Bee-auty prod­uct puts sting on age lines

Calgary Herald - Calgary Herald New Condos - - Weekend Life -

be­hind it, was in­ter­est­ing, and we wanted to de­velop a more or­ganic — more of a nat­u­ral em­pha­sis — with our cream be­cause that is what Wed­der­spoon is all about,” she says. “So we have de­vel­oped our own for­mu­la­tion, and we are re­ally pleased with it.”

Be­sides the venom, the cream con­tains or­ganic ac­tive manuka honey and wax, apri­cot, co­coa and av­o­cado oils and lots of other or­ganic stuff. It doesn’t con­tain sodium lau­ryl sul­fates, pe­tro­leum, min­eral oil or parabens.

When ap­plied to the face, the cream feels nour­ish­ing and the venom pro­vokes a slight tingling sen­sa­tion fol­lowed by a tight­en­ing. It can be used as a mask or a day or night cream.

Van­cou­ver al­ler­gist Ross Chang says there is logic to the prod­uct.

“It prob­a­bly works,” he says, adding that he hasn’t had any ex­pe­ri­ence with it yet. “What the body is try­ing to do is heal it­self against this poi­son. As a con­se­quence it starts mak­ing new tis­sues.”

The trick for the man­u­fac­tur­ers, Chang says, is to use enough venom to stim­u­late the process but not so much that it would cause red­ness and swelling. A small sam­pling in the news­room caused no red­ness or swelling.

An In­ter­net search re­veals that honey­bee venom con­tains at least 18 ac­tive sub­stances. These in­clude the pep­tides melit­tin and apamin. Melit­tin causes lo­cal­ized pain and in­flam­ma­tion but also has a mod­er­ate anti-bac­te­rial and an­ti­fun­gal ef­fect. More im­por­tantly, it is an anti-in­flam­ma­tory that is be­ing used to treat in­flam­ma­tory dis­eases such as rheuma­tism and os­teoarthri­tis.

Peo­ple with bee al­ler­gies are urged not to use this beauty prod­uct, how­ever. Chang warns even non- a l l e r gi c peo­ple can be­come sen­si­tive to tox­ins such as bee venom over time so that one day, even af­ter years of use, they have a se­vere re­ac­tion.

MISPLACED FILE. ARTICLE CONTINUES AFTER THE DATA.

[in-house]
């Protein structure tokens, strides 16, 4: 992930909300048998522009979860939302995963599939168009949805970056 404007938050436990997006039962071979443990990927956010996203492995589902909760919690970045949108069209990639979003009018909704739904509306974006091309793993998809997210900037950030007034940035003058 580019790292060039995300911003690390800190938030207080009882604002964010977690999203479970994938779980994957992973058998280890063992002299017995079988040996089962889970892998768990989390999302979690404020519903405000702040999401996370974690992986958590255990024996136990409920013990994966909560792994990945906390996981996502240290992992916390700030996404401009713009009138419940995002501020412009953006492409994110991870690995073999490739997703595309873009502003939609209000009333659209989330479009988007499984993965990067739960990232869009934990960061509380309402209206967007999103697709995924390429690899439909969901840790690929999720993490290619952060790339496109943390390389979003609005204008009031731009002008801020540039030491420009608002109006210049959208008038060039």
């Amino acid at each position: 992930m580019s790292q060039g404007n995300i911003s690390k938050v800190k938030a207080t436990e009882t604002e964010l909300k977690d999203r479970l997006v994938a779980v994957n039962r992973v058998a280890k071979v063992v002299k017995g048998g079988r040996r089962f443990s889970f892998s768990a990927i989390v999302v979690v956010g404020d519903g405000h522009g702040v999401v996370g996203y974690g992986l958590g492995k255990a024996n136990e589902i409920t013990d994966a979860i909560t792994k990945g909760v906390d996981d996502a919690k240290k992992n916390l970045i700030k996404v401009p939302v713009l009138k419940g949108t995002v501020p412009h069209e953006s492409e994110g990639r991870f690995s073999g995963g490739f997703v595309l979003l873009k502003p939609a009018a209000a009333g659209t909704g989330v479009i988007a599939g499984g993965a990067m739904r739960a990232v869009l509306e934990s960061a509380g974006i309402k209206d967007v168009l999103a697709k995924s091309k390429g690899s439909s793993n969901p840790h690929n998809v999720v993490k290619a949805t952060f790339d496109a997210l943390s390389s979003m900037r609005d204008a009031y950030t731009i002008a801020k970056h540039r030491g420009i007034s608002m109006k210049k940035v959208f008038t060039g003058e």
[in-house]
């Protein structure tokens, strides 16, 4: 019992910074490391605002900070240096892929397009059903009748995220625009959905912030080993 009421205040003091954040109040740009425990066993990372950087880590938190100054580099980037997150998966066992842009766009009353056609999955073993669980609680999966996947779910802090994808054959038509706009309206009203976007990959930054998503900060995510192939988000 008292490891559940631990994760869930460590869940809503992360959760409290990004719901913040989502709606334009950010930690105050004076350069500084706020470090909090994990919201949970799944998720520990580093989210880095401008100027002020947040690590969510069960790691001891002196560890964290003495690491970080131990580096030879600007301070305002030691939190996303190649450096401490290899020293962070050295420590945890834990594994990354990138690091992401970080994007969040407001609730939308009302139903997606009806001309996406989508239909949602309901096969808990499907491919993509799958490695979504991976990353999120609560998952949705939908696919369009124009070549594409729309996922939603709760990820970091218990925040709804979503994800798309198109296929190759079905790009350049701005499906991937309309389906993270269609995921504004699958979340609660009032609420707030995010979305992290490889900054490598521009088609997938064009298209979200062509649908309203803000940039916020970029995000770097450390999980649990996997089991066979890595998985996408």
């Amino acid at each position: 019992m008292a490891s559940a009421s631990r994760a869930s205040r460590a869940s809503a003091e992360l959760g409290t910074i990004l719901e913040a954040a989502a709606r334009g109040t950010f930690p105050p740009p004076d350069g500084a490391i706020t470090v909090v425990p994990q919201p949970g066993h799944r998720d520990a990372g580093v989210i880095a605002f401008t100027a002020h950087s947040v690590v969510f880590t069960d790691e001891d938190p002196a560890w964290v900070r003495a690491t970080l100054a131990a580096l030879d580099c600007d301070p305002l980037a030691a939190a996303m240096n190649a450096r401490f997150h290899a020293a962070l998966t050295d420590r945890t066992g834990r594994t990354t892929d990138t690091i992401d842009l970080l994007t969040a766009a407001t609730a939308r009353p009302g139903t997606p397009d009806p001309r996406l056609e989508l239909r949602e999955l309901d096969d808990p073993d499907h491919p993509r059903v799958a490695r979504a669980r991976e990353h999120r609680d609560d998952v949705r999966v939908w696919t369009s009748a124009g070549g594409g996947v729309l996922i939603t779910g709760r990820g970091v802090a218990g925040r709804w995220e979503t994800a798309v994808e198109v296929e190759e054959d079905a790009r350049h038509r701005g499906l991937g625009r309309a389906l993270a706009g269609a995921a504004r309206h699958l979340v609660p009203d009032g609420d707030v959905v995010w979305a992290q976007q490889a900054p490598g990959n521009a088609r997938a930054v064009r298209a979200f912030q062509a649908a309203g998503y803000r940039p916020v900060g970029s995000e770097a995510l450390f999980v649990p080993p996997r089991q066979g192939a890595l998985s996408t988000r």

“The risk is if you sen­si­tize them to an in­sect sting, any time you get stung with the in­sect you could have an ana­phy­lac­tic re­ac­tion and have to go to the emer­gency room.”

Some peo­ple say they notice a pos­i­tive change in their skin af­ter five to seven days us­ing bee venom. Oth­ers say it takes weeks or months to make a dif­fer­ence.

Martin says the venom has a cu­mu­la­tive ef­fect. Each time it is ap­plied, more col­la­gen and elastin are pro­duced.

No in­jec­tions, no paral­y­sis — and no bees harmed. To har­vest the venom, bee­keep­ers put a glass lid over their hives, pre­vent­ing the bees from leav­ing. Frus­trated, the bees sting the glass. Re­leas­ing its stinger nor­mally kills a honey­bee, but the stinger can’t pen­e­trate the glass and re­mains in the bee. The venom col­lects on the glass.

“It is so ex­pen­sive,” says Martin. “The go­ing rate for the venom is $250 per gram.” One sting con­tains about 50 mi­cro­grams.

Queen of The Hive by Wed­der-spoon will re­tail in health food stores for $77.99, but you can get it on­line for $72.99 for 50 mL (wed­der-spoon.ca).

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